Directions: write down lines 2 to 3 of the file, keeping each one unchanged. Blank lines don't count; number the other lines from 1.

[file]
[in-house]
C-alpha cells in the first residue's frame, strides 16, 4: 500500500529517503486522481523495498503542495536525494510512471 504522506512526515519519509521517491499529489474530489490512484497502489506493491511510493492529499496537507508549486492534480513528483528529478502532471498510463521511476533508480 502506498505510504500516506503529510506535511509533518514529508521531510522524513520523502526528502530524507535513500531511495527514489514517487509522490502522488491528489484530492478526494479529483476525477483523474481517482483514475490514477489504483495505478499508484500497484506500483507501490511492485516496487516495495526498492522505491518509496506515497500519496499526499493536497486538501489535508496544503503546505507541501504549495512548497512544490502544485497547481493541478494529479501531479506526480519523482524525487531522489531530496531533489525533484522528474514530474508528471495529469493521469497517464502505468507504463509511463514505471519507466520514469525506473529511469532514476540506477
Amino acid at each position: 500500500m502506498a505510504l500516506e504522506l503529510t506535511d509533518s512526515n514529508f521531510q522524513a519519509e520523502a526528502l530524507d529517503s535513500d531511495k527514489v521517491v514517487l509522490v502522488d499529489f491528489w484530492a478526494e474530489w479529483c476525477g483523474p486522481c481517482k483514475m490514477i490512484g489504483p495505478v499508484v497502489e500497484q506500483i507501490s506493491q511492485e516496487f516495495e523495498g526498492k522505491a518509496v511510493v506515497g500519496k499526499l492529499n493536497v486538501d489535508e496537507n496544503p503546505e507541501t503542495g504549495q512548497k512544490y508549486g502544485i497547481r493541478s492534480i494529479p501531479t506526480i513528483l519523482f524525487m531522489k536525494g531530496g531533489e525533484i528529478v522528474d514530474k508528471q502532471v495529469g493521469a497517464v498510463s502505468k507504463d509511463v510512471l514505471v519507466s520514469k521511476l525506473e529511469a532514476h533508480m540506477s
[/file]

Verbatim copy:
C-alpha cells in the first residue's frame, strides 16, 4: 500500500529517503486522481523495498503542495536525494510512471 504522506512526515519519509521517491499529489474530489490512484497502489506493491511510493492529499496537507508549486492534480513528483528529478502532471498510463521511476533508480 502506498505510504500516506503529510506535511509533518514529508521531510522524513520523502526528502530524507535513500531511495527514489514517487509522490502522488491528489484530492478526494479529483476525477483523474481517482483514475490514477489504483495505478499508484500497484506500483507501490511492485516496487516495495526498492522505491518509496506515497500519496499526499493536497486538501489535508496544503503546505507541501504549495512548497512544490502544485497547481493541478494529479501531479506526480519523482524525487531522489531530496531533489525533484522528474514530474508528471495529469493521469497517464502505468507504463509511463514505471519507466520514469525506473529511469532514476540506477
Amino acid at each position: 500500500m502506498a505510504l500516506e504522506l503529510t506535511d509533518s512526515n514529508f521531510q522524513a519519509e520523502a526528502l530524507d529517503s535513500d531511495k527514489v521517491v514517487l509522490v502522488d499529489f491528489w484530492a478526494e474530489w479529483c476525477g483523474p486522481c481517482k483514475m490514477i490512484g489504483p495505478v499508484v497502489e500497484q506500483i507501490s506493491q511492485e516496487f516495495e523495498g526498492k522505491a518509496v511510493v506515497g500519496k499526499l492529499n493536497v486538501d489535508e496537507n496544503p503546505e507541501t503542495g504549495q512548497k512544490y508549486g502544485i497547481r493541478s492534480i494529479p501531479t506526480i513528483l519523482f524525487m531522489k536525494g531530496g531533489e525533484i528529478v522528474d514530474k508528471q502532471v495529469g493521469a497517464v498510463s502505468k507504463d509511463v510512471l514505471v519507466s520514469k521511476l525506473e529511469a532514476h533508480m540506477s